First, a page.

Mentions: Microscopy was used to confirm and examine the defect in biofilm production by the bbfA mutant. The wild-type and bbfA mutant, along with the control strains harbouring pME or pME-1439, were grown on glass coverslips under static conditions in LB at 37°C for 48 hours. Biofilms were stained for exopolysaccharide using the periodic acid-Schiff protocol. When grown under biofilm-inducing conditions, the bbfA mutant demonstrated reduced adhesion as seen by lower total bacterial numbers, as well as reduced microcolony formation as noted by the lack of clumping or autoagglutination of bacterial cells in comparison with the wild-type (Figure 3a). As previously found with the crystal violet biofilm assay, the wild-type (pME) and the complemented bbfA (pME-1439) strains demonstrated wild-type levels of biofilm production with extensive microcolony formation while the bbfA mutant and bbfA (pME) strains displayed reduced adhesion and microcolony formation (Figure 3a).

Bottom Line: The bpss1439 mutant demonstrated a significant reduction in biofilm formation at 48 hours in comparison to its parent 10276 wild-type strain.Additionally, it was observed that this phenotype was due to low levels of bacterial adhesion to the abiotic surface as well as reduced microcolony formation.Taken together, these studies indicate that BPSS1439 is a novel predicted autotransporter involved in biofilm formation of B. pseudomallei; hence, this factor was named BbfA, Burkholderia biofilm factor A.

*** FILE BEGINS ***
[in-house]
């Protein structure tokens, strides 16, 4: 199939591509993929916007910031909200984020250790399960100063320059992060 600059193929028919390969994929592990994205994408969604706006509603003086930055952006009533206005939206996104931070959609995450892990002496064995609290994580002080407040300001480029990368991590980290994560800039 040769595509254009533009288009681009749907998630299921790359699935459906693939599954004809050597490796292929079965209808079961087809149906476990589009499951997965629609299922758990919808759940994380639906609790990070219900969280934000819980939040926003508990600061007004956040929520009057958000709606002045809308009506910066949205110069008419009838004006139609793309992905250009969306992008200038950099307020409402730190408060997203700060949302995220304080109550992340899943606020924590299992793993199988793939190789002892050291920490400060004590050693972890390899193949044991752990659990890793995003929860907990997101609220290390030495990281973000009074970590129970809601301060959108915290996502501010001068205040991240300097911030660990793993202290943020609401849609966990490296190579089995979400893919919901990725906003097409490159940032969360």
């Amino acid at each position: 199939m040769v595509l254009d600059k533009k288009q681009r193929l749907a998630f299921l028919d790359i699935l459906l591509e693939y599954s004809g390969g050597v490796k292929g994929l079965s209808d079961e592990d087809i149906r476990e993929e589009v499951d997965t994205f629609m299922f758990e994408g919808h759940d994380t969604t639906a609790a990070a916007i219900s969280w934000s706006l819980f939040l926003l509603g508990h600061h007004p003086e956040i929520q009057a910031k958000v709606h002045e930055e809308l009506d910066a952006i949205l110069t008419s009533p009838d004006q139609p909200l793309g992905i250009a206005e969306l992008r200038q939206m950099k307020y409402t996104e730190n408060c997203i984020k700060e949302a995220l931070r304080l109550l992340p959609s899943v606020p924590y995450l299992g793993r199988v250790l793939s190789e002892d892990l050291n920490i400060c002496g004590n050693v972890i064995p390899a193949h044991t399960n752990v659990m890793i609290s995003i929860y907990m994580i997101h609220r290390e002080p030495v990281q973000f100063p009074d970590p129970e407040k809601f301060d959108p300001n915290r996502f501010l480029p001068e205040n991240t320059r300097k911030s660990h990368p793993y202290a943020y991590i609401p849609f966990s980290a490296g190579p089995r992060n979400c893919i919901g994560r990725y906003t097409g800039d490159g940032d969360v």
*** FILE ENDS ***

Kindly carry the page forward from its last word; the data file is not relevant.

View Article: PubMed Central - PubMed

Affiliation: Department of Infection, Immunity and Inflammation, University of Leicester, Leicester, United Kingdom.

ABSTRACT
The autotransporters are a large and diverse family of bacterial secreted and outer membrane proteins, which are present in many Gram-negative bacterial pathogens and play a role in numerous environmental and virulence-associated interactions. As part of a larger systematic study on the autotransporters of Burkholderia pseudomallei, the causative agent of the severe tropical disease melioidosis, we have constructed an insertion mutant in the bpss1439 gene encoding an unstudied predicted trimeric autotransporter adhesin. The bpss1439 mutant demonstrated a significant reduction in biofilm formation at 48 hours in comparison to its parent 10276 wild-type strain. This phenotype was complemented to wild-type levels by the introduction of a full-length copy of the bpss1439 gene in trans. Examination of the wild-type and bpss1439 mutant strains under biofilm-inducing conditions by microscopy after 48 hours confirmed that the bpss1439 mutant produced less biofilm compared to wild-type. Additionally, it was observed that this phenotype was due to low levels of bacterial adhesion to the abiotic surface as well as reduced microcolony formation. In a murine melioidosis model, the bpss1439 mutant strain demonstrated a moderate attenuation for virulence compared to the wild-type strain. This attenuation was abrogated by in trans complementation, suggesting that bpss1439 plays a subtle role in the pathogenesis of B. pseudomallei. Taken together, these studies indicate that BPSS1439 is a novel predicted autotransporter involved in biofilm formation of B. pseudomallei; hence, this factor was named BbfA, Burkholderia biofilm factor A.

Show MeSH
Related in: MedlinePlus